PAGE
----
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The Coalition Government’s proposed redress scheme for survivors of institutional child sexual abuse is unjust and uncaring

By Elizabeth Reimer - posted Friday, 27 October 2017

The Coalition Government has ‘had to set boundaries’ to exclude some of the survivors of child sexual abuse perpetrated against them while under the care of adults in Australia’s institutions. Our Government has decided that some survivors of child sexual abuse institutions are deserving while others are not. The Government says they have to draw a boundary somewhere. They make it sound like they had no choice where to draw that boundary. Yet, they have made a choice. It is between who they deem to be deserving and underserving. They have made a choice to continue to abuse and discriminate against some people because they don’t agree with the behaviour of those people.

What the Government fails to acknowledge with this ‘boundary’ is that all of these people started out the same. They were kids going to church or to their youth group. They were kids joining a sports club to have fun, or become elite athletes. They were kids attending school, to get a good education and to strive to get a job. They were kids who has worries about what was going on in their lives, so sought advice and comfort from adults in their lives. And so on. They were kids trying to obediently do live the way adults in their lives told them was the right way to live.

The point is, they were all just being kids when they were predated on by the adults in their lives they had been taught you could trust. They were just being kids when they were told by other priests, police officers, nurses, counsellors, other teachers, youth group leaders and coaches, and their parents that “Oh, He’s a good bloke. He wouldn’t do something like that”. They were just being kids when they were disbelieved and rendered voiceless. Their obedience, ambition, hope and trust got them hurt. It got them hurt again when they were repeatedly disbelieved and sent back to the abuser to be abused again.


These children did nothing wrong. They were obedient and trusting, yet they were molested by supposedly caring and trustworthy adults. The other adults in their lives did not protect them. They learned to survive any way they could. Why wouldn’t some learn that no adult could be trusted; that they have to fend for themselves? Why wouldn’t some learn to become people who were no longer obedient, who lost ambition, gave up hope, and no longer trusted people? Some went down a road of internal pain and despair, where they turned against themselves. Others lashed out against the social rules that had enabled them to be harmed, and were convicted for their ‘deviant’ behaviour.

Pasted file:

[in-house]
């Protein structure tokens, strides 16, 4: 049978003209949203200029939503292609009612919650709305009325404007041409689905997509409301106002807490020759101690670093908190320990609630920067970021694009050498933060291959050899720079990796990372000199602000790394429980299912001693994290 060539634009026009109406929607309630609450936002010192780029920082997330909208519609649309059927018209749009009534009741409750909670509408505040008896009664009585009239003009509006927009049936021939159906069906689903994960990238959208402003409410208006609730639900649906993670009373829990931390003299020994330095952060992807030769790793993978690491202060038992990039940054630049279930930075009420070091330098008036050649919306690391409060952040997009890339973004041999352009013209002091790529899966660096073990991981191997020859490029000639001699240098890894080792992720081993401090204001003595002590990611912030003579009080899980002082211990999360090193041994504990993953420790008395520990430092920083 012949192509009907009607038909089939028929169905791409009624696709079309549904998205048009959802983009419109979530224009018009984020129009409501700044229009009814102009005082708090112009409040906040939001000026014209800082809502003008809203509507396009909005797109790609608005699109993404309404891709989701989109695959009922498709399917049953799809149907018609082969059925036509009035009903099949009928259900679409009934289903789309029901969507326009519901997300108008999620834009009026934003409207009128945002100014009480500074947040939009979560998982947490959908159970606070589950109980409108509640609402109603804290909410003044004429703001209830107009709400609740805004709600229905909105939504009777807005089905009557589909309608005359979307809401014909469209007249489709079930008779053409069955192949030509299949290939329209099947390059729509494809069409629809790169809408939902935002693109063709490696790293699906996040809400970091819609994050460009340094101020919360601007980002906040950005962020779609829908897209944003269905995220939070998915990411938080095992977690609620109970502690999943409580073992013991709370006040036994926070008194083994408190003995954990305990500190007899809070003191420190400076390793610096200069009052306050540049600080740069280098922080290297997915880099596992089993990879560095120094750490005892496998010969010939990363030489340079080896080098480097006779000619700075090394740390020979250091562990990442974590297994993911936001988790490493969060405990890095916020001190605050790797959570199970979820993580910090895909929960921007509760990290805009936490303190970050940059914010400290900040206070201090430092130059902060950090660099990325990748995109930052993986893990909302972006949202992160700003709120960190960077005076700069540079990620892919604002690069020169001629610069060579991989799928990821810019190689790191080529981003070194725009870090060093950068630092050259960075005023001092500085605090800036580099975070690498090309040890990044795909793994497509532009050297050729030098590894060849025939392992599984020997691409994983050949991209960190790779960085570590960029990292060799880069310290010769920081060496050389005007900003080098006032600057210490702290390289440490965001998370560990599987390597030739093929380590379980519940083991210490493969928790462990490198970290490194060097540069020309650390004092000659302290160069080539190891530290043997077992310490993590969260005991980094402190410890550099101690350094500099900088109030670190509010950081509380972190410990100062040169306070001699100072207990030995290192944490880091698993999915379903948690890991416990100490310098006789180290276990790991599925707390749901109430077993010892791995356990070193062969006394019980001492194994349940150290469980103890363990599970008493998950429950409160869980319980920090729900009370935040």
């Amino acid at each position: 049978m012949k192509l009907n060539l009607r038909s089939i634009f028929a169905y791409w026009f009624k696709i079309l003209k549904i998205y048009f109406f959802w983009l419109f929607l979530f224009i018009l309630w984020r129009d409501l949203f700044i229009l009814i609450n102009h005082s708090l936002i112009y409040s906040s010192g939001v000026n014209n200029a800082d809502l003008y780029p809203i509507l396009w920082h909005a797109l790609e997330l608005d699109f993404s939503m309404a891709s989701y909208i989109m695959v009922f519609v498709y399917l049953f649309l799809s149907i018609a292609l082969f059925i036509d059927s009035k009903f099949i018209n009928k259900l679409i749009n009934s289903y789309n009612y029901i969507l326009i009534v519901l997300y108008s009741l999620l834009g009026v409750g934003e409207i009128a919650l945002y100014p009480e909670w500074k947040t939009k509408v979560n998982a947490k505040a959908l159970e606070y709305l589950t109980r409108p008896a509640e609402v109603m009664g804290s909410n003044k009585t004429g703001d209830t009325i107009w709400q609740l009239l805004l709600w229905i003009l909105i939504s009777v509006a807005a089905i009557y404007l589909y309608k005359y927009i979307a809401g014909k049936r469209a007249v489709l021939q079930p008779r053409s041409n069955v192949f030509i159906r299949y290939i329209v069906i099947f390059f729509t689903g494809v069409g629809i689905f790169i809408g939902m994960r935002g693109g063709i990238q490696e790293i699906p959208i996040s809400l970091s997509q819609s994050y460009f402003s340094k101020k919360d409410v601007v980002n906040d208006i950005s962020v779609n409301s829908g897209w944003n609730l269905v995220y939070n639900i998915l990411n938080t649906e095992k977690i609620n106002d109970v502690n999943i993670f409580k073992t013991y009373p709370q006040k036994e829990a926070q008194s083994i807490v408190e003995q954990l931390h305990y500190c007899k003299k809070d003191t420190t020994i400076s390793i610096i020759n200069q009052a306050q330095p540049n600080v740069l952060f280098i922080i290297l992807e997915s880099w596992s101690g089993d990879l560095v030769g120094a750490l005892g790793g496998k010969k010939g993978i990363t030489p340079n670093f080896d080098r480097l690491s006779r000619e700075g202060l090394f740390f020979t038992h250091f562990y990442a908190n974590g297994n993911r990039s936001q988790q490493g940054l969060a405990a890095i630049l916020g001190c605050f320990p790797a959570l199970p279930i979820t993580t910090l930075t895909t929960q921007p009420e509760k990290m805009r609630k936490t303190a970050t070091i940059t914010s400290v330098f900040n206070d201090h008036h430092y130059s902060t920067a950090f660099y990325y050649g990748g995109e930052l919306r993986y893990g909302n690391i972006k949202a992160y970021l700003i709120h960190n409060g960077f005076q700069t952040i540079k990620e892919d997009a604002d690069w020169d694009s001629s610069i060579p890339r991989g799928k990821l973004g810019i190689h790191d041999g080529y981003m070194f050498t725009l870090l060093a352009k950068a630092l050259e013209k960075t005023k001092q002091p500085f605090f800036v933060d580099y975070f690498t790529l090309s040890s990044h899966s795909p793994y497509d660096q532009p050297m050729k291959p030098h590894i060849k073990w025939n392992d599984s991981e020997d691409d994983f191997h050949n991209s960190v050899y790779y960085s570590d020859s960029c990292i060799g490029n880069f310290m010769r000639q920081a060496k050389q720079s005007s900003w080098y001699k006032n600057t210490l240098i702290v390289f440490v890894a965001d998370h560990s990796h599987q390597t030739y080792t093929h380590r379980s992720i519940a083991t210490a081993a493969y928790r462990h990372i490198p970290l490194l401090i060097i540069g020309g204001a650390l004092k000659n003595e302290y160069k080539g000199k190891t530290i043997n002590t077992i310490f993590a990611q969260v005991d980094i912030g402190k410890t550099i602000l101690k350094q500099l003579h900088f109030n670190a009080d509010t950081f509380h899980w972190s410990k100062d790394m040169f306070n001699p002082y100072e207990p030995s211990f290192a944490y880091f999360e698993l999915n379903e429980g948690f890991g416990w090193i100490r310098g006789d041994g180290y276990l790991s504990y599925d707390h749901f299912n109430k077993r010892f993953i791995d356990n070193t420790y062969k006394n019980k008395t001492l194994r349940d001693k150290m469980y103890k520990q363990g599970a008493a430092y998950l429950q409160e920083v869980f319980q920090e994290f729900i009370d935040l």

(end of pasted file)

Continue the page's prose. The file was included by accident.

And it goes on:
What the Coalition’s proposal is continuing to say to these children, many of whom are now adults, is that it is your fault that you are in the situation you are now in, so why would you expect to be helped?

This is why I think the decision by the Coalition Government to continue to exclude these survivors is unjust and un-empathic. It shows that the Parliamentary representatives of those survivors don’t really understand the lived experience of those children who became the adults they are now excluding from financial recompense and therapeutic support to makes sense, and deal with the trauma, of their childhood experiences.

There are many boundaries the Australian Government can draw around how to help and show compassion for these survivors of institutional child sexual abuse. They could have done nothing - which has been the policy for many years. They could give something to those whom they consider, according to their own conservative middle-class values and assumptions, worthy because they haven’t pushed back against the rules of the society to deal with their trauma. Or, they could include all of those traumatised while under the care of adults in institutions just because they were sexually abused. This government is choosing the cheaper and more politically palatable boundary.

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About the Author

Elizabeth Reimer is a lecturer in the School of Arts and Social Sciences at Southern Cross University. Elizabeth’s research includes family work, parent engagement in family services, child neglect, and workforce issues such as critical reflection. Recent research and publication activities relate to institutional child sexual abuse, parent engagement, critical reflection, and aspects of parent-worker relationships in social services.

Creative Commons LicenseThis work is licensed under a Creative Commons License.

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